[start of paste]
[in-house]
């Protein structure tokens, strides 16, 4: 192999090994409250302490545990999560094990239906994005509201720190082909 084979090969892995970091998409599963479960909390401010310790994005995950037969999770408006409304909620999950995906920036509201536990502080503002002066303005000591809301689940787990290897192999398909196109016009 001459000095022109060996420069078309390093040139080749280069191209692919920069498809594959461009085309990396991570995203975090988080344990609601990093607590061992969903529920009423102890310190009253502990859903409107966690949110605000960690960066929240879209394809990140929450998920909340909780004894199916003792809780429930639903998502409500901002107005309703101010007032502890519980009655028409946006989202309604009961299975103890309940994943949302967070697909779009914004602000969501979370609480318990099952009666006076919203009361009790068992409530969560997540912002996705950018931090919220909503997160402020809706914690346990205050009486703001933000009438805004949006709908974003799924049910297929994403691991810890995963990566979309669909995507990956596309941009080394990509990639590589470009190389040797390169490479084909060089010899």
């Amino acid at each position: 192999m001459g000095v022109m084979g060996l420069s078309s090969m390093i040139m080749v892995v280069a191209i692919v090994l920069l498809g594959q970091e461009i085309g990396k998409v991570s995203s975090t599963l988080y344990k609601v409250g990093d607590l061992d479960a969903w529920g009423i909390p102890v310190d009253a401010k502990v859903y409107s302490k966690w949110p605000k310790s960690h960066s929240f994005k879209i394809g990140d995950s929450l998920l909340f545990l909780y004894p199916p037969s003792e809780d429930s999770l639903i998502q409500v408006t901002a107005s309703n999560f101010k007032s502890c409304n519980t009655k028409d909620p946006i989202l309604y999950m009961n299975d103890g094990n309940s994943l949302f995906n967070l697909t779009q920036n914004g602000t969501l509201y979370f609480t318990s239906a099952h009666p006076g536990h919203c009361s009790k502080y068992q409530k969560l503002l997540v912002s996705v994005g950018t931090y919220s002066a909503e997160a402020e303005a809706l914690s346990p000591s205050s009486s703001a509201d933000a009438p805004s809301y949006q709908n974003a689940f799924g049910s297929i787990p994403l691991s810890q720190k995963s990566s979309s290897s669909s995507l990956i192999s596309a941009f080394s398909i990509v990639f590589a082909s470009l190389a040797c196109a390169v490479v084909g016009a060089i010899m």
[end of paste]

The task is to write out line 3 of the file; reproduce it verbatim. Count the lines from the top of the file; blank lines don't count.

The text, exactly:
């Amino acid at each position: 192999m001459g000095v022109m084979g060996l420069s078309s090969m390093i040139m080749v892995v280069a191209i692919v090994l920069l498809g594959q970091e461009i085309g990396k998409v991570s995203s975090t599963l988080y344990k609601v409250g990093d607590l061992d479960a969903w529920g009423i909390p102890v310190d009253a401010k502990v859903y409107s302490k966690w949110p605000k310790s960690h960066s929240f994005k879209i394809g990140d995950s929450l998920l909340f545990l909780y004894p199916p037969s003792e809780d429930s999770l639903i998502q409500v408006t901002a107005s309703n999560f101010k007032s502890c409304n519980t009655k028409d909620p946006i989202l309604y999950m009961n299975d103890g094990n309940s994943l949302f995906n967070l697909t779009q920036n914004g602000t969501l509201y979370f609480t318990s239906a099952h009666p006076g536990h919203c009361s009790k502080y068992q409530k969560l503002l997540v912002s996705v994005g950018t931090y919220s002066a909503e997160a402020e303005a809706l914690s346990p000591s205050s009486s703001a509201d933000a009438p805004s809301y949006q709908n974003a689940f799924g049910s297929i787990p994403l691991s810890q720190k995963s990566s979309s290897s669909s995507l990956i192999s596309a941009f080394s398909i990509v990639f590589a082909s470009l190389a040797c196109a390169v490479v084909g016009a060089i010899m």